• LOBON (Ao&wi/), of Argos, the author of a work on poets, mentioned by Diogenes Laertius (i. 34, 112). LOCHEIA (Ao#Wa), the protectress of women
in childbed, occurs as a surname of Artemis. (Plut. Sympos. iii. 10 ; Orph. Hymn. 35. 3.) [L. S.]
LOCRUS (AoKp6s). 1. A son of Physcius and grandson of Amphictyon, became by Cabya the father of Locrus, the mythical ancestor of the Ozolian Locrians (Plut. Quaest. Graec. 15). According to some the wife of the former Locrus was called Cambyse or Protogeneia (Pind. Ol. ix. 86 ; Eustath. ad Horn. p. 277).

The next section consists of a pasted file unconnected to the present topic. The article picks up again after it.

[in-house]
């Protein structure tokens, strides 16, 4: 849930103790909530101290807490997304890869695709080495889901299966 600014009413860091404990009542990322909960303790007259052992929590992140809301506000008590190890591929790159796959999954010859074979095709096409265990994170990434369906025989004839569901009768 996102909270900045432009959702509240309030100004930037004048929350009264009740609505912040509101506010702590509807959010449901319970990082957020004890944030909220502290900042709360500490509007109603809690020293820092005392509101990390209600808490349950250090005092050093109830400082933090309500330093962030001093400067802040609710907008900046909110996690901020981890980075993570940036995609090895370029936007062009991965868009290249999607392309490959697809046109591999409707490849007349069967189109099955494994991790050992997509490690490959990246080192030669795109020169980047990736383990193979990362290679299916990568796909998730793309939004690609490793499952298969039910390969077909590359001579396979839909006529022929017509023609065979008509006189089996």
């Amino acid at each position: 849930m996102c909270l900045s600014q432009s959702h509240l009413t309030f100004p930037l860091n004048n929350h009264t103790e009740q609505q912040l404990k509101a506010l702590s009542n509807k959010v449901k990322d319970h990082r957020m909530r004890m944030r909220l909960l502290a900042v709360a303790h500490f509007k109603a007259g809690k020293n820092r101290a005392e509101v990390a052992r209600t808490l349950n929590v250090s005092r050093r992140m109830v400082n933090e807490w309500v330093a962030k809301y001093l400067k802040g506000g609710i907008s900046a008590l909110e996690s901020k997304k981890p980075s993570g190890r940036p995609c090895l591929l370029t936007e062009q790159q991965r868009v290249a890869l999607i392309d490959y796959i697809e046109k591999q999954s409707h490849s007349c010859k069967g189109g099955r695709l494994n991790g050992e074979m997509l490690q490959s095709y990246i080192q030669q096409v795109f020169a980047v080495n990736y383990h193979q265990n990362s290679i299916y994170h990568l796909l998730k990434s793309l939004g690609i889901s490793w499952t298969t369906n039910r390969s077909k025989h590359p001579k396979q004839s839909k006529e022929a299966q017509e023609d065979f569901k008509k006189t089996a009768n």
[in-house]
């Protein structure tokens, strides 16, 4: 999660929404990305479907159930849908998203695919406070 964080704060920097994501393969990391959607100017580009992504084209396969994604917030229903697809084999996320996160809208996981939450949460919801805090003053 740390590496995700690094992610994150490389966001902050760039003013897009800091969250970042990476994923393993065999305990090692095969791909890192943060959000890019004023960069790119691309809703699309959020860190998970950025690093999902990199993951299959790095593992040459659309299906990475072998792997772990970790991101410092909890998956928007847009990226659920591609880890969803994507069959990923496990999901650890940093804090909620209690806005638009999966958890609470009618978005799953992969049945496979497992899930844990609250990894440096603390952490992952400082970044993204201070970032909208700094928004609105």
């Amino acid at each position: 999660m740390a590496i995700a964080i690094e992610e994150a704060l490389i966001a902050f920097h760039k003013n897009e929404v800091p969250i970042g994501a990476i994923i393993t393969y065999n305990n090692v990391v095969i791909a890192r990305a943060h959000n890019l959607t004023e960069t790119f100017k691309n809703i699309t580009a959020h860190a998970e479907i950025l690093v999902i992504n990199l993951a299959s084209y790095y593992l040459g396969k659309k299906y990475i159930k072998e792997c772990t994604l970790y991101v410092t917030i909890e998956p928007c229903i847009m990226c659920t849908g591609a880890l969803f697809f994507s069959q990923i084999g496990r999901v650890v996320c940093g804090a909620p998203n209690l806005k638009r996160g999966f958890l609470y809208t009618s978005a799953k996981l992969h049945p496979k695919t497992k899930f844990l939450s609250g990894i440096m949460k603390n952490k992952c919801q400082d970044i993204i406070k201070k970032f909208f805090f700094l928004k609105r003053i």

LOCUSTA, or, more correctly, lucusta (see Heinrich, ad Juv. vol. ii. p. 62), a woman cele brated for her skill in concocting poisons. She was employed by Agrippina in poisoning the em peror Claudius, and by Nero for despatching Bri* tannicus. (Tac. Ann. xii. 66, xiii. 15; Suet. Ner. 33; Dion Cass. Ix. 34 ; Juv. i. 71, with Schol.) Suetonius says (Nero, 33) that the poison which she administered being too slow, Nero impatiently struck her with his own hand, and forced her to prepare a stronger draught in his presence, which killed Britannicus instantaneously. She was re warded by Nero with ample estates ; but under the emperor Galba she was executed with other malefactors of Nero's reign. (Dion Cass. Ixiv;. 3.) ' [W. L]